“St. Anthony and the Heart” (1/17/12)
Fr. Ignatius John Schweitzer, OP
In the 1st Reading the Lord says, “Not as man sees does God see, because man sees the appearance but the Lord looks into the heart.” The Lord looks into the heart. The Lord chooses David to be king because of what he sees in his heart. We know from another Scripture that God says, “I have found David, son of Jesse, a man after my own heart” (Acts 13:22). A man after God’s own heart.
This theme allows us to understand our Saint today, St Anthony of the desert, the father of monasticism. What led St Anthony out into the desert of Egypt to focus on prayer and the ascetical life? What led many others to follow him out there to form a community of solitaries? It was this: he sought to develop a heart after God’s own a heart. He sought to develop a deep interior life that God could always rejoice in.
This early Eastern monasticism of the desert focused on purity of heart. This idea of purity of heart involved not only sexual purity, but a purity from all misguided movements. A pure heart that is always directed to God and what is right. These monks spoke of guarding the heart, of watching the mind and heart’s activity closely. So if their thoughts began to veer off-course, they could immediately stomp out the bad thoughts and replace them with wholesome thoughts of God.
For instance consider this example. Let’s say someone is a thief. He habitually takes things that don’t belong to him. Let’s say he’s at his neighbor’s place for a party and sees a diamond ring sitting on the table next to him. He wants the ring. First, the glitter of the diamond attracts him. Second, he thinks how nice it would be to possess it for himself. Third, he thinks of how much money he could sell it for. Fourth, he begins to plan how he can snatch the ring away when no one is looking. Fifth, the prime opportunity comes and he looks at the diamond ring again, grabs it, and puts it into his pocket.
You see: there was a whole process of thoughts and movements of the heart that preceded him actually taking the ring. A lot of sin is like this. The thought first crosses our mind, we entertain it, think it through, and then come to act on it. This is where the monastic practice of guarding the heart helps. What if the thief would have been guarding his heart? What if he noticed the first wayward movement of his heart toward this diamond ring? And what if he stomped out the thought right away, before it took hold of him? Well he would have guarded his heart and kept it pure. He would have controlled himself and not stolen the ring.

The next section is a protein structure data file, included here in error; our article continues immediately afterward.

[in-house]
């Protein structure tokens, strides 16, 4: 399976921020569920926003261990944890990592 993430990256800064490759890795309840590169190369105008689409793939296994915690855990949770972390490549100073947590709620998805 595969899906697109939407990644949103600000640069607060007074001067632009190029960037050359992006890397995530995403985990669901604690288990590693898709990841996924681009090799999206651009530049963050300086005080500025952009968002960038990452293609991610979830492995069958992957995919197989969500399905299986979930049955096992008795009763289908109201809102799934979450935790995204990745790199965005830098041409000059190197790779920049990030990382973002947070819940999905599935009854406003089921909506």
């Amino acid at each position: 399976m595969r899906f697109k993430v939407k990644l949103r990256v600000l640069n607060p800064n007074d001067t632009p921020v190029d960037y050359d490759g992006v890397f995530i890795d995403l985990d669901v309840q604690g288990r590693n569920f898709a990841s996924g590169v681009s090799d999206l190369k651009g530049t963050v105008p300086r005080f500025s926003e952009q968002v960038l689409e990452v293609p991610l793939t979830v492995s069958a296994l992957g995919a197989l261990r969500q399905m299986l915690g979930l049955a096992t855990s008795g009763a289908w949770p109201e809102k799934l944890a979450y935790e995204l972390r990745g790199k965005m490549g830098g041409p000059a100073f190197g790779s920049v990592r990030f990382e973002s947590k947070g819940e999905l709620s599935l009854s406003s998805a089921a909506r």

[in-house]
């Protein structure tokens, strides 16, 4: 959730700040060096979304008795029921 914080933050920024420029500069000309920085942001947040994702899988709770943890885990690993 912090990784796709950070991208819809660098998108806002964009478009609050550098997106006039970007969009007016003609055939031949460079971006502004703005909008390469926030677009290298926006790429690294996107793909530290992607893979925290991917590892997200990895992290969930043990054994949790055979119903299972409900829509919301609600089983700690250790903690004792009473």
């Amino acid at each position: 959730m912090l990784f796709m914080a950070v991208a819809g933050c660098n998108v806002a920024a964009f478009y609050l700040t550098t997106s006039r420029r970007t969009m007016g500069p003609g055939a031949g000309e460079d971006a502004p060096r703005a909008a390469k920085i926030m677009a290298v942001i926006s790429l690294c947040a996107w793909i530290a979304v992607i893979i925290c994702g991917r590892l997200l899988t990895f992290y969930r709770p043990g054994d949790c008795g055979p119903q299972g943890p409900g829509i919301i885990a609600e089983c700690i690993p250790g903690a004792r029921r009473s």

And what if we were to do the same thing for all the wayward thoughts that pass through our hearts? Resentment toward others, rash judgments, useless fear and anxiety, thoughts of low self-esteem, anger towards others, bitterness, vanity, pride, and so forth. What if we were to guard our hearts against all these things and keep them pleasing before God’s eyes? We’d be like David, a man after God’s own heart.
And this is what St Anthony and the other monks were after: to have a heart like God’s own: holy, pure, loving. With the help of grace, prayer, and asceticism, they sought to guard their hearts and keep them entirely pleasing in God’s eyes. To keep the thoughts of their hearts always directed to God.
The desert fathers developed a whole spirituality and helpful aids that help one to do this. For, in practice, it is not easy to do. In fact, it may be the hardest thing to do, to keep one’s heart always directed to God and free of all wayward thoughts. For, a heart of pure gold and free of all dross comes only through the refining fire.
In the famous collection of the Sayings of the desert fathers, St Anthony appears frequently. One quote states, “Anthony said, ‘He who sits alone and is quiet has escaped from three wars: hearing, speaking, seeing: but there is one thing against which he must continually fight: that is, his own heart.’”
So today on the Memorial of St Anthony we are encouraged to take up the battle of guarding the heart. To ward off all wayward thoughts and replace them with thoughts of God. The desert fathers had a wise practice that helped them. They would repeat a short prayer over and over again to refocus themselves. Something like “Lord Jesus Christ have mercy on me,” or we might say, “Jesus, I trust in you.” The desert fathers prayed like this to help them to stay focused.
In the end, it’s a lifelong battle. But the example of St Anthony shows us that it is possible. Through the long struggle one can attain the goal: to have a heart like God’s own.